As a general rule, we think profitable companies are less risky than companies that lose money. That said, the current statutory profit is not always a good guide to a company's underlying profitability. This article will consider whether Apex Science & Engineering's (TPE:3052) statutory profits are a good guide to its underlying earnings.
While Apex Science & Engineering was able to generate revenue of NT$8.78b in the last twelve months, we think its profit result of NT$521.5m was more important.
Of course, it is only sensible to look beyond the statutory profits and question how well those numbers represent the sustainable earnings power of the business. So today we'll examine what Apex Science & Engineering's cashflow and its expanding share count tell us about the nature of its profits. Note: we always recommend investors check balance sheet strength. Click here to be taken to our balance sheet analysis of Apex Science & Engineering.
Examining Cashflow Against Apex Science & Engineering's Earnings
Many investors haven't heard of the accrual ratio from cashflow, but it is actually a useful measure of how well a company's profit is backed up by free cash flow (FCF) during a given period. In plain english, this ratio subtracts FCF from net profit, and divides that number by the company's average operating assets over that period. The ratio shows us how much a company's profit exceeds its FCF.
That means a negative accrual ratio is a good thing, because it shows that the company is bringing in more free cash flow than its profit would suggest. While having an accrual ratio above zero is of little concern, we do think it's worth noting when a company has a relatively high accrual ratio. That's because some academic studies have suggested that high accruals ratios tend to lead to lower profit or less profit growth.
For the year to September 2020, Apex Science & Engineering had an accrual ratio of -0.45. That implies it has very good cash conversion, and that its earnings in the last year actually significantly understate its free cash flow. To wit, it produced free cash flow of NT$3.5b during the period, dwarfing its reported profit of NT$521.5m. Notably, Apex Science & Engineering had negative free cash flow last year, so the NT$3.5b it produced this year was a welcome improvement. Unfortunately for shareholders, the company has also been issuing new shares, diluting their share of future earnings.
In order to understand the potential for per share returns, it is essential to consider how much a company is diluting shareholders. In fact, Apex Science & Engineering increased the number of shares on issue by 13% over the last twelve months by issuing new shares. As a result, its net income is now split between a greater number of shares. Per share metrics like EPS help us understand how much actual shareholders are benefitting from the company's profits, while the net income level gives us a better view of the company's absolute size. Check out Apex Science & Engineering's historical EPS growth by clicking on this link.
How Is Dilution Impacting Apex Science & Engineering's Earnings Per Share? (EPS)
Unfortunately, we don't have any visibility into its profits three years back, because we lack the data. And even focusing only on the last twelve months, we don't have a meaningful growth rate because it made a loss a year ago, too. What we do know is that while it's great to see a profit over the last twelve months, that profit would have been better, on a per share basis, if the company hadn't needed to issue shares. So you can see that the dilution has had a bit of an impact on shareholders. Therefore, the dilution is having a noteworthy influence on shareholder returns. And so, you can see quite clearly that dilution is influencing shareholder earnings.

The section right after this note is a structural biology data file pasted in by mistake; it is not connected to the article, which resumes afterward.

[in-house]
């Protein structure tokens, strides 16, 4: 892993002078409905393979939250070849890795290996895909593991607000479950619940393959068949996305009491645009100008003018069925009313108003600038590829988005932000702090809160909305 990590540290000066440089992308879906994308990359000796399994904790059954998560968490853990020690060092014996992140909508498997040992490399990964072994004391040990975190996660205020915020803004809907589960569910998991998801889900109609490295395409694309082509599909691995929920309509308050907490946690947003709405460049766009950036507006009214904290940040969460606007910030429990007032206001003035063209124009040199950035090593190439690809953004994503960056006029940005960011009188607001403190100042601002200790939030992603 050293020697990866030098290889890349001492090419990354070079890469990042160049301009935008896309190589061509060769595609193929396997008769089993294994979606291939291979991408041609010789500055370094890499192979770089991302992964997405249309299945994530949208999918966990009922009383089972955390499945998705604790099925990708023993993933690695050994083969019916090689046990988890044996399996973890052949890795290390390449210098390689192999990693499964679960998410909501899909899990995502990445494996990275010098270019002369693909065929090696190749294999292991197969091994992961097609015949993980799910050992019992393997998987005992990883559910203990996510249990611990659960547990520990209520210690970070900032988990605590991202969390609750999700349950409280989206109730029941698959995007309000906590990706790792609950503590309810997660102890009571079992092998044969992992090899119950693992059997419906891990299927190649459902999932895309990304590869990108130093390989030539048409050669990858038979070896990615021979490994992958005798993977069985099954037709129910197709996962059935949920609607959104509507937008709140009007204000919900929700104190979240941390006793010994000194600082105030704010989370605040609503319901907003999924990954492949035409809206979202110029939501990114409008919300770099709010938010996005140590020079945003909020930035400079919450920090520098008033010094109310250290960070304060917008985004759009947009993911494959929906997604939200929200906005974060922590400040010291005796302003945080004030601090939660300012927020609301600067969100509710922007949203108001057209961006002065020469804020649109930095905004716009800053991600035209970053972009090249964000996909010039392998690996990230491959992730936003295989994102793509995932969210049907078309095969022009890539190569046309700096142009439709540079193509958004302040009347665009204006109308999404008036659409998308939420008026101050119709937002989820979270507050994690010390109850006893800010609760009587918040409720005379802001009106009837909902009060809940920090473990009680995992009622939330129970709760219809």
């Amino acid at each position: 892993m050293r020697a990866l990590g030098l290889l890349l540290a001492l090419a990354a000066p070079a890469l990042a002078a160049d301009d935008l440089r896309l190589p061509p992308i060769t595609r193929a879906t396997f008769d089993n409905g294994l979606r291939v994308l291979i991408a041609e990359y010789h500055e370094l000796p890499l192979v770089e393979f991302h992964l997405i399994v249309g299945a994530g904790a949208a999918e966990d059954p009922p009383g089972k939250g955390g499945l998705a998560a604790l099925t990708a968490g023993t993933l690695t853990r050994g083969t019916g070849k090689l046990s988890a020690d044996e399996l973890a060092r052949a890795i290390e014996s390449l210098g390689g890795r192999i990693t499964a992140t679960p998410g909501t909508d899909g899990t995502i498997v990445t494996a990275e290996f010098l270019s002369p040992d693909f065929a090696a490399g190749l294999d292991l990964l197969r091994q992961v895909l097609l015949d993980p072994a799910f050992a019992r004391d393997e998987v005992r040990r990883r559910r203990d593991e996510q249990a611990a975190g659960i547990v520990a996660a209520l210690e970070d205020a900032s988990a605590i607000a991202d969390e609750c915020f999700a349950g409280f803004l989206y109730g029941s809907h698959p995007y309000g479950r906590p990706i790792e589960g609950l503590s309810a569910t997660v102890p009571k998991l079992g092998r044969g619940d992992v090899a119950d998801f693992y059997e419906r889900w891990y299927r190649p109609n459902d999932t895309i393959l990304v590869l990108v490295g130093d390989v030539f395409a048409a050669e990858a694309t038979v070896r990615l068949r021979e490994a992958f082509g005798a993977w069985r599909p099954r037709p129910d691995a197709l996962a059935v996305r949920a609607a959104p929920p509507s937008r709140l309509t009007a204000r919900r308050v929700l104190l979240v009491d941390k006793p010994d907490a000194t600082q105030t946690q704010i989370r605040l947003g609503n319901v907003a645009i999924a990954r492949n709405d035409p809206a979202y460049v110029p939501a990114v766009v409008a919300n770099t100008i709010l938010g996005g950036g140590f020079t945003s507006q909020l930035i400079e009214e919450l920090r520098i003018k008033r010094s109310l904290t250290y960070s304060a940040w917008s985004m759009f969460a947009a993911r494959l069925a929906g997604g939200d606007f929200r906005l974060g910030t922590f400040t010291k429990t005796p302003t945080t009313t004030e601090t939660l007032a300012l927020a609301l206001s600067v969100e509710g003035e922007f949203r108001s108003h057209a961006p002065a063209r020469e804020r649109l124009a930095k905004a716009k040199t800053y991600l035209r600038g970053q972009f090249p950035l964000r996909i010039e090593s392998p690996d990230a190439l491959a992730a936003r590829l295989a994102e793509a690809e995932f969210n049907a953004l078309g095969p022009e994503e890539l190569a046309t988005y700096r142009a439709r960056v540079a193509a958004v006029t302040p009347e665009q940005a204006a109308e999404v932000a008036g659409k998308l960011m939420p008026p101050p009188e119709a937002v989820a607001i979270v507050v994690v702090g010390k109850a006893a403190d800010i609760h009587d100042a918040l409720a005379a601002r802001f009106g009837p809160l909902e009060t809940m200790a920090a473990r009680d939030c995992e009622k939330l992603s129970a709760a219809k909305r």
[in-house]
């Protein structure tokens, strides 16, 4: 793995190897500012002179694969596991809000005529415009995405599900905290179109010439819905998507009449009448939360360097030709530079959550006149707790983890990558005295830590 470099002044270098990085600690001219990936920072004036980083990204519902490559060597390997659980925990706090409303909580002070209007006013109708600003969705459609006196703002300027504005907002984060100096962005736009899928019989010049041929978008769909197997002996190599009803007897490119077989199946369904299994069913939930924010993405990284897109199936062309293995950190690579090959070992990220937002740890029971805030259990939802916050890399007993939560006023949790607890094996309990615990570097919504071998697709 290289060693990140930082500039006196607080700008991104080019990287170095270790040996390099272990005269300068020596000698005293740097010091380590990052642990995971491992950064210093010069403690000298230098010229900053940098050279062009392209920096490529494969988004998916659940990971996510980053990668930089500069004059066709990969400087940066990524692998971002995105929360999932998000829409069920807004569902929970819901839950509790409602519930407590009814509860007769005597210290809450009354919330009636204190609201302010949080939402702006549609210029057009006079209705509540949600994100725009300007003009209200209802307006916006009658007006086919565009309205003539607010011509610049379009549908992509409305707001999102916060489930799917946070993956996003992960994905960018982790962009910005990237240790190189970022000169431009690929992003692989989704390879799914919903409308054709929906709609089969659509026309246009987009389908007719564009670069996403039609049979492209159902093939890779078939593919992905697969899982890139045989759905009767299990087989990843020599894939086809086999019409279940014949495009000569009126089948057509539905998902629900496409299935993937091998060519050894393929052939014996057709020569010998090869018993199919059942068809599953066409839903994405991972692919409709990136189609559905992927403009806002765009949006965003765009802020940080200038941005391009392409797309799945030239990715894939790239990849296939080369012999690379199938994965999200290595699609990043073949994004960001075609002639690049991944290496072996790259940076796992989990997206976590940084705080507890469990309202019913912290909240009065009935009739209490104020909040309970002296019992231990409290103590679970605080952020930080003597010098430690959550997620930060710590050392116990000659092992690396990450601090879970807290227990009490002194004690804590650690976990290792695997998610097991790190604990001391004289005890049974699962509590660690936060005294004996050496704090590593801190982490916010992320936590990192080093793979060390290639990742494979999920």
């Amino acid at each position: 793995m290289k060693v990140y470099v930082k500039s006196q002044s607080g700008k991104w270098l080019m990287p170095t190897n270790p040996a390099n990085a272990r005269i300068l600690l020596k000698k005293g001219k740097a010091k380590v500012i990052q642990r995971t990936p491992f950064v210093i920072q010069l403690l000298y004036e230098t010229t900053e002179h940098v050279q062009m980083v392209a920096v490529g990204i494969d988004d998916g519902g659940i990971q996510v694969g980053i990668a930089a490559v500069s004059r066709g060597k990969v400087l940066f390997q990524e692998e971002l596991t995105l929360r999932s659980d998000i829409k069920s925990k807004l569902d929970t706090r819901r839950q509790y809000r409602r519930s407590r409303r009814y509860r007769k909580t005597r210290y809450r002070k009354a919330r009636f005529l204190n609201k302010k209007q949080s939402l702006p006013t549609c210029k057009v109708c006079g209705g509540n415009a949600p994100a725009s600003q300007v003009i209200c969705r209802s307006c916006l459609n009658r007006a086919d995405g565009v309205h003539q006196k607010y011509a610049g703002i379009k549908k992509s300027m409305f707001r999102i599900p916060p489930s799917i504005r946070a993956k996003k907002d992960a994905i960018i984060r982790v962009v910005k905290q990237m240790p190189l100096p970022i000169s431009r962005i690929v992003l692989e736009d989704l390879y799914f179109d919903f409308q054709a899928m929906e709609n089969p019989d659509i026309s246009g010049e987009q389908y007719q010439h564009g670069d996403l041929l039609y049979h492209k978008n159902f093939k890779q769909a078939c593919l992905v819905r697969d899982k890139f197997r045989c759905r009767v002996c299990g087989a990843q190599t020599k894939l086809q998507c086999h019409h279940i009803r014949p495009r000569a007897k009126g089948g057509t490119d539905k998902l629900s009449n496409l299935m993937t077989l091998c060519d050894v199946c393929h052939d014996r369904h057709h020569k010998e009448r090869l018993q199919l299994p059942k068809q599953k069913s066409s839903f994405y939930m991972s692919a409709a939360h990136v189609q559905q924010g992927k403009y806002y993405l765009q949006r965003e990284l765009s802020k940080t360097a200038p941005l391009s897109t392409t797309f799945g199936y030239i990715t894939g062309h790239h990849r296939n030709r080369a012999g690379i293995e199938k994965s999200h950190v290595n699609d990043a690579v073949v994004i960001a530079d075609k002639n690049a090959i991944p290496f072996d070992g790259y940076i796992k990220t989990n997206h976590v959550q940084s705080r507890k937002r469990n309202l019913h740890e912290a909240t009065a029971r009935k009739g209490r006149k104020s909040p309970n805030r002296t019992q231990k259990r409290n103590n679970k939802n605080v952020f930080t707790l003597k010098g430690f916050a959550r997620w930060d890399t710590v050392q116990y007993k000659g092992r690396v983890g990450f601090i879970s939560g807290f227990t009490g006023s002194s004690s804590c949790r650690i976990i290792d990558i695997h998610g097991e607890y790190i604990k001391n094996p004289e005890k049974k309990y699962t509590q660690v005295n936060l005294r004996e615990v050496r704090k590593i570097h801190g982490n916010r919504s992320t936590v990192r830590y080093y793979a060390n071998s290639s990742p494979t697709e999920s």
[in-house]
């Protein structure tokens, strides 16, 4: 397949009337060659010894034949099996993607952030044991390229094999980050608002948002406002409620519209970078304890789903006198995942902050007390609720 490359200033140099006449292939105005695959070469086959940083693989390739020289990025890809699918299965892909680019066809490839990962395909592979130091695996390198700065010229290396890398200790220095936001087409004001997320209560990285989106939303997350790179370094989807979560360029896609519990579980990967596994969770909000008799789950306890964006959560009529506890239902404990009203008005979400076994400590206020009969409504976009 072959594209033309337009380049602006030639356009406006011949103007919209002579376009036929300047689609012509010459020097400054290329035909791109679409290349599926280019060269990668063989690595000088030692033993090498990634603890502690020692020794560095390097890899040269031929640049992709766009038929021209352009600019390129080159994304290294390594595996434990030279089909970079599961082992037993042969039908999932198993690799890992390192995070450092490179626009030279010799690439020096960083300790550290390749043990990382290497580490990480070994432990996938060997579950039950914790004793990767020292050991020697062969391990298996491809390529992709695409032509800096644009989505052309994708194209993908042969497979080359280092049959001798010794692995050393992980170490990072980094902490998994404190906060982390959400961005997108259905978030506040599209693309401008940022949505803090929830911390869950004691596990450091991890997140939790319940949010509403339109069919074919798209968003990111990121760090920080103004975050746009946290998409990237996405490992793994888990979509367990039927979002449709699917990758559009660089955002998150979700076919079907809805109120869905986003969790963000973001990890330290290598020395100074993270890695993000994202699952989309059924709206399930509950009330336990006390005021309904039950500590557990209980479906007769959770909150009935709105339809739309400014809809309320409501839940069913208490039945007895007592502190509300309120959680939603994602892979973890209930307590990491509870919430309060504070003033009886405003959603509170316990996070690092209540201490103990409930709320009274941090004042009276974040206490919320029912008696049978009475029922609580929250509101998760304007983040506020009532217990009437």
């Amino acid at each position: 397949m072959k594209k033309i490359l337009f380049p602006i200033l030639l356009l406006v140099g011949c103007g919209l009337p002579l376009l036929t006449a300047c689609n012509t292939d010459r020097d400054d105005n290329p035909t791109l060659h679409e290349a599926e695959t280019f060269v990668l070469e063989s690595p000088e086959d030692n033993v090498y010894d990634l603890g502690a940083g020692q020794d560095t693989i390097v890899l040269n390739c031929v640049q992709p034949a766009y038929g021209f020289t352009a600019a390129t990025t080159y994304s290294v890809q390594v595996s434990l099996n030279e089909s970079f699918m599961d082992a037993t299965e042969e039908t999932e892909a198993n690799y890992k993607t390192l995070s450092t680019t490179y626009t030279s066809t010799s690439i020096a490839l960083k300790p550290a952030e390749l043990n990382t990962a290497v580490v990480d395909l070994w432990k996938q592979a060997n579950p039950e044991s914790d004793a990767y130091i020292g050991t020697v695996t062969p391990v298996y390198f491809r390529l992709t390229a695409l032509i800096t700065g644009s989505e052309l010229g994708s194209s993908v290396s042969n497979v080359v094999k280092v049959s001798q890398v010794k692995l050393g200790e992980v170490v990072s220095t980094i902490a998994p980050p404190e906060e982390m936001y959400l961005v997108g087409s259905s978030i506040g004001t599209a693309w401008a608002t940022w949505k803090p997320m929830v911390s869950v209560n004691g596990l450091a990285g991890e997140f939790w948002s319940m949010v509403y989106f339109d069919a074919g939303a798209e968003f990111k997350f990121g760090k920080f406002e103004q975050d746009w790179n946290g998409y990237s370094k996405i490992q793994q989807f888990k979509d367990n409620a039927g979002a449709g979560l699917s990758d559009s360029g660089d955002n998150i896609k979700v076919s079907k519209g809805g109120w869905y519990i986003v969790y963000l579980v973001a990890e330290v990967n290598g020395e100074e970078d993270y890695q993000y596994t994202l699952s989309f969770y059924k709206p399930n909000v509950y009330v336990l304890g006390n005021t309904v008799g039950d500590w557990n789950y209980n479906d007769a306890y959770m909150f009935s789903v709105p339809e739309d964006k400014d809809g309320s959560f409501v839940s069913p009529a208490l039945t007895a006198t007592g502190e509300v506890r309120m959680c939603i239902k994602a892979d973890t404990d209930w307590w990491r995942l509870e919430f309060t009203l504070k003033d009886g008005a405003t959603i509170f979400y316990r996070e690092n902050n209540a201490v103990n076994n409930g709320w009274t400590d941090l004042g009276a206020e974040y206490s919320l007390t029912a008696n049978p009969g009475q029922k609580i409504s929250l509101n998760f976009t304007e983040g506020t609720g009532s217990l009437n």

If Apex Science & Engineering's EPS can grow over time then that drastically improves the chances of the share price moving in the same direction. However, if its profit increases while its earnings per share stay flat (or even fall) then shareholders might not see much benefit. For that reason, you could say that EPS is more important that net income in the long run, assuming the goal is to assess whether a company's share price might grow.
Our Take On Apex Science & Engineering's Profit Performance
In conclusion, Apex Science & Engineering has a strong cashflow relative to earnings, which indicates good quality earnings, but the dilution means its earnings per share are dropping faster than its profit. Considering all the aforementioned, we'd venture that Apex Science & Engineering's profit result is a pretty good guide to its true profitability, albeit a bit on the conservative side. Keep in mind, when it comes to analysing a stock it's worth noting the risks involved. Every company has risks, and we've spotted 4 warning signs for Apex Science & Engineering you should know about.
Our examination of Apex Science & Engineering has focussed on certain factors that can make its earnings look better than they are. But there is always more to discover if you are capable of focussing your mind on minutiae. Some people consider a high return on equity to be a good sign of a quality business. While it might take a little research on your behalf, you may find this free collection of companies boasting high return on equity, or this list of stocks that insiders are buying to be useful.
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This article by Simply Wall St is general in nature. It does not constitute a recommendation to buy or sell any stock, and does not take account of your objectives, or your financial situation. We aim to bring you long-term focused analysis driven by fundamental data. Note that our analysis may not factor in the latest price-sensitive company announcements or qualitative material. Simply Wall St has no position in any stocks mentioned.
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